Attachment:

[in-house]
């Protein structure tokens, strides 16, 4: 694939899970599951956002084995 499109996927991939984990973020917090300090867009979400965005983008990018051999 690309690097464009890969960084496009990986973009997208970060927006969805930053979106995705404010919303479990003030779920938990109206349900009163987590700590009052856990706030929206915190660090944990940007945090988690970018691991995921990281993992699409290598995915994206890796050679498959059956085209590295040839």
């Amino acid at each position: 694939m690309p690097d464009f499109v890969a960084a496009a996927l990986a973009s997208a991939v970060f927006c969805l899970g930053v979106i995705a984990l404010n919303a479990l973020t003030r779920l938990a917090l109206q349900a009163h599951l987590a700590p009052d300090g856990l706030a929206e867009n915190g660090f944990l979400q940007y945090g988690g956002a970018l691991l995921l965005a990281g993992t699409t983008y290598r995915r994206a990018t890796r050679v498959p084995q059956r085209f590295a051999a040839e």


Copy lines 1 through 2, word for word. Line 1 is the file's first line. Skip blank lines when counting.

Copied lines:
[in-house]
């Protein structure tokens, strides 16, 4: 694939899970599951956002084995 499109996927991939984990973020917090300090867009979400965005983008990018051999 690309690097464009890969960084496009990986973009997208970060927006969805930053979106995705404010919303479990003030779920938990109206349900009163987590700590009052856990706030929206915190660090944990940007945090988690970018691991995921990281993992699409290598995915994206890796050679498959059956085209590295040839």